- 2014 Winner Burt Award for African Literature, Kenya Chapter
- 2010 Penguin Prize for African Writing nominee
- Ist Prize, Adult Fiction Category – NBDCK Literary Awards, September 2008 Book Week
South Korean Han Kang wins 2016 Man Booker International Prize
- Written by Moraa Gitaa
Last Updated: 17 May 2016
Author Han Kang
South Korea’s Han Kang was last night announced winner of the 2016 Man Booker International Prize for Fiction for her novel The Vegetarian. The novel was translated by Deborah Smith and is published by Portobello Books. Portobello Books was one of three independent publishers with novels on this year’s shortlist. The Man Booker International Prize awards both author and translator prize money of £25,000.00 and a trophy. The short-listed authors also receive a further £1,000.00. It’s been quite a journey since the short-list 2016 Man Booker International Prize Short-List Announced was announced early last month.
This is the first year that the Man Booker International Prize has been awarded on the basis of a single book in collaboration with the Independent Foreign Fiction Prize. The £50,000 prize will be divided equally between the author and the translator.Read more...
Kenyan-Somali Abdul Adan on 2016 Caine Prize Short-list!
- Written by Moraa Gitaa
Last Updated: 11 May 2016
The Caine Prize short-list has just been released. Kenyan-Somali Abdul Adan has made the cut! Abdul’s story ‘The Lifebloom Gift’ was published in The Gonjon Pin and Other Stories: The Caine Prize for African Writing 2014 (New Internationalist, United Kingdom, 2014). His various works have appeared in Kwani?, Jungle Jim, Gambit, Okike and Storytime. He was also a participant in the 2014 Caine Prize workshop in Zimbabwe, and is a founding member of the Kenyan collective Jalada.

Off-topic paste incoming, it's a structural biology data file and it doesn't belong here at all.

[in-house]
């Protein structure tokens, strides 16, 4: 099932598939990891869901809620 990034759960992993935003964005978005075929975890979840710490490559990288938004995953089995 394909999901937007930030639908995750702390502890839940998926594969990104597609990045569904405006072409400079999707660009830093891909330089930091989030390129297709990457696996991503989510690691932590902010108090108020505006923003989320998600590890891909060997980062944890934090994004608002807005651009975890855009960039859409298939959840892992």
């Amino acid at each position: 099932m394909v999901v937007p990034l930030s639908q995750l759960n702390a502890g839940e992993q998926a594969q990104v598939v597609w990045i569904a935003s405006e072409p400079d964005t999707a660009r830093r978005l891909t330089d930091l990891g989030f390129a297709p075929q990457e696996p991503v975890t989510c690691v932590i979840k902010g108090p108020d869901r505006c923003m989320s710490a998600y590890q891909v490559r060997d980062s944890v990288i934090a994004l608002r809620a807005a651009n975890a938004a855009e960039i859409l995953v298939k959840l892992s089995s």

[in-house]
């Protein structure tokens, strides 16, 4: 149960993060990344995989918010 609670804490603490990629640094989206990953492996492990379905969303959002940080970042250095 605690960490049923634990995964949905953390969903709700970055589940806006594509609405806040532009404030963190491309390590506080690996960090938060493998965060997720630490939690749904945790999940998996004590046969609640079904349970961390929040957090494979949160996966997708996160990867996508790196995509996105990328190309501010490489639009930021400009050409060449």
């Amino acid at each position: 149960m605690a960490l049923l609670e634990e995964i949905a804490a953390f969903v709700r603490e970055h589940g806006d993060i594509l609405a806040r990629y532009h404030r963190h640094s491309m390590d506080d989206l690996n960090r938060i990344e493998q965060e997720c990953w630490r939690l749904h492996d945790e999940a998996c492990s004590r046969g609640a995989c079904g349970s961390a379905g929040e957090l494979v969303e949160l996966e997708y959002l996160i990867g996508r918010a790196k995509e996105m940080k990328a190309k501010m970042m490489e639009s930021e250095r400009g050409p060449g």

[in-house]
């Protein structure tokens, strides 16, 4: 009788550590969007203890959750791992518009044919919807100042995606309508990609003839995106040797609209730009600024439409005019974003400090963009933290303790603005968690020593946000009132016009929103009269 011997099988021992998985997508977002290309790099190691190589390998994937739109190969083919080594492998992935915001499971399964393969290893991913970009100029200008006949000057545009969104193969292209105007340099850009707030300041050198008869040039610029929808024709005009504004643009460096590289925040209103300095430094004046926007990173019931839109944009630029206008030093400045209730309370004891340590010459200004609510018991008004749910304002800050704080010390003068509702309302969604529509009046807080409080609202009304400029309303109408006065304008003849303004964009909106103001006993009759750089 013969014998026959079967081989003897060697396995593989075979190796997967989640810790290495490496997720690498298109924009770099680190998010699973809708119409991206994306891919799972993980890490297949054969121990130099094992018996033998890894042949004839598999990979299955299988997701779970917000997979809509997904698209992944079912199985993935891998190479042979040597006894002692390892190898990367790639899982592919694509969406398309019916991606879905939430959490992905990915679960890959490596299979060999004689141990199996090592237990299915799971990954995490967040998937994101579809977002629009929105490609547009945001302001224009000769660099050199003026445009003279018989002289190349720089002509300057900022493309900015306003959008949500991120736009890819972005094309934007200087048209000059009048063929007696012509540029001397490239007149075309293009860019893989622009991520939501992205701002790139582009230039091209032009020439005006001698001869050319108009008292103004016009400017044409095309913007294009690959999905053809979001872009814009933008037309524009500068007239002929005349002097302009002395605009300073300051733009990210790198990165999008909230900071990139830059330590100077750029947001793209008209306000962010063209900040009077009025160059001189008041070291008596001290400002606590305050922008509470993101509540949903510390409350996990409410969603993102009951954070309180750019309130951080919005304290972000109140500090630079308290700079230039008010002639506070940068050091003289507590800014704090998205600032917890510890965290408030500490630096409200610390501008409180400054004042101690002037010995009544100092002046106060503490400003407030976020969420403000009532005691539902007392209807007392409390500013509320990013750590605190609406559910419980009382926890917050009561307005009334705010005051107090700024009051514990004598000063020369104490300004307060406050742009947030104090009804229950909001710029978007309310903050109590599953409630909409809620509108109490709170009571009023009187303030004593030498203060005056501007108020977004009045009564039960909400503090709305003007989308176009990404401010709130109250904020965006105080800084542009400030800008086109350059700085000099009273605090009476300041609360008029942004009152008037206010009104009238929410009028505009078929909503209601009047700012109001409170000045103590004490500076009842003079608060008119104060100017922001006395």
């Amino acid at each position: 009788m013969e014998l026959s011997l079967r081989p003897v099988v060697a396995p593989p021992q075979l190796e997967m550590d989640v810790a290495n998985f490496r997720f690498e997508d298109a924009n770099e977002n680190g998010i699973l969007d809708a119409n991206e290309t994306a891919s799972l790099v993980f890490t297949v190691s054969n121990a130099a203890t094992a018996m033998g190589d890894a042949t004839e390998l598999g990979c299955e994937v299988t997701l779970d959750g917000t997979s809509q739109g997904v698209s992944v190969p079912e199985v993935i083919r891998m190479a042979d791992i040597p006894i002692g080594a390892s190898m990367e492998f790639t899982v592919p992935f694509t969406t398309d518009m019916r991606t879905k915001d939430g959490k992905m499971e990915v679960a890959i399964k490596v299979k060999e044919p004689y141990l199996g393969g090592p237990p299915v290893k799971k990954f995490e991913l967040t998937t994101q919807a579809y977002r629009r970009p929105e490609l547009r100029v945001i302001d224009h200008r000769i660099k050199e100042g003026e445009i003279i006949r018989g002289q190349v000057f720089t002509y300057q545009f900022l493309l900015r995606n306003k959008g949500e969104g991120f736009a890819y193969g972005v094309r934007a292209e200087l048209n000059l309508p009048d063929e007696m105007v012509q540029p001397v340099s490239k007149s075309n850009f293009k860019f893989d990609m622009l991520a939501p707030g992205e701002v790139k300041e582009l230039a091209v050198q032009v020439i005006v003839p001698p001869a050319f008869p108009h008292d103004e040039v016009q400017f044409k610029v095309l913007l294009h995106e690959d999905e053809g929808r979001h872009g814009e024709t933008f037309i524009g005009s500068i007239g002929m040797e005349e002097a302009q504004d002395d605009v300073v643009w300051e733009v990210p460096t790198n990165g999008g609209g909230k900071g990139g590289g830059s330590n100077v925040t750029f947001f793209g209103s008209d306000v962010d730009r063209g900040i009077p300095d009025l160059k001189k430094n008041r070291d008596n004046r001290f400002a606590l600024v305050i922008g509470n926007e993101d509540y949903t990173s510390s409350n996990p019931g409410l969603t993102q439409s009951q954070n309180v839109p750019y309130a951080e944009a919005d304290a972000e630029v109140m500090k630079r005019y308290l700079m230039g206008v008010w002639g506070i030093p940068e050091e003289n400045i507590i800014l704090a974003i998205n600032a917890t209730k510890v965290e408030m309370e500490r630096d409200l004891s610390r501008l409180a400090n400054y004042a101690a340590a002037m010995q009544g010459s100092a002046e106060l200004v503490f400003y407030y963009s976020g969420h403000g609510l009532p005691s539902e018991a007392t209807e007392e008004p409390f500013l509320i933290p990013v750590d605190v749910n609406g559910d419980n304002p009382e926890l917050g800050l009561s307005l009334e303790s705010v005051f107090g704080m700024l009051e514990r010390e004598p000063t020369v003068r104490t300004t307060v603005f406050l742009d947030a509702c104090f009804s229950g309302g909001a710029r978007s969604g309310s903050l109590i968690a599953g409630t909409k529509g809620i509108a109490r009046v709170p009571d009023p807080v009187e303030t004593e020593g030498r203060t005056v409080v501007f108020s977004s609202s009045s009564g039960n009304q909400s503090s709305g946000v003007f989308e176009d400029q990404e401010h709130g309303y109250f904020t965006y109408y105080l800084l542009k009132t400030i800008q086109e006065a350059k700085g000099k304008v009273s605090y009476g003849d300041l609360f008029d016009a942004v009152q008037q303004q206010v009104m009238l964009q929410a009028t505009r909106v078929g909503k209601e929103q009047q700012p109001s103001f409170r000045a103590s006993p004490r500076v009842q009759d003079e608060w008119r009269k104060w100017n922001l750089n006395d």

The winner of the £10,000 prize will be announced at an award ceremony and dinner at the Bodleian Libraries in Oxford, United Kingdom on Monday, 4 July. Each short-listed writer will also receive £500. Each of the stories will be published in New Internationalist’s 2016 Caine Prize Anthology in July and through co-publishers across Africa.
Announcing the short-list, chair of judges Delia Jarrett-Macauley called it “An engrossing, well-crafted and dauntless pack of stories”, and commented on the high number of science fiction and fantasy entries. ''The high standard of the entries was clear throughout and particularly noteworthy was the increasing number of fantasy fictions with the sci-fi trend resonating in several excellent stories,” she said. “My fellow judges commented on the pleasure of reading the stories, the gift of being exposed to the exciting short fictions being produced by African writers today and the general shift away from politics towards more intimate subjects – though recent topics such as the Ebola crisis were being wrestled with. It was inspiring to note the amount of risk-taking in both subject matter and style, wild or lyrical voices matching the tempered measured prose writers, and stories tackling uneasy topics, ranging from an unsettling, unreliable narrator’s tale of airport scrutiny, to a science-fictional approach towards the measurement of grief, a young child’s coming to grips with family dysfunction, the big drama of rivalling siblings and the silent, numbing effects of loss. The panel is proud to have short-listed writers from across the continent, finding stories that are compelling, well-crafted and thought-provoking.”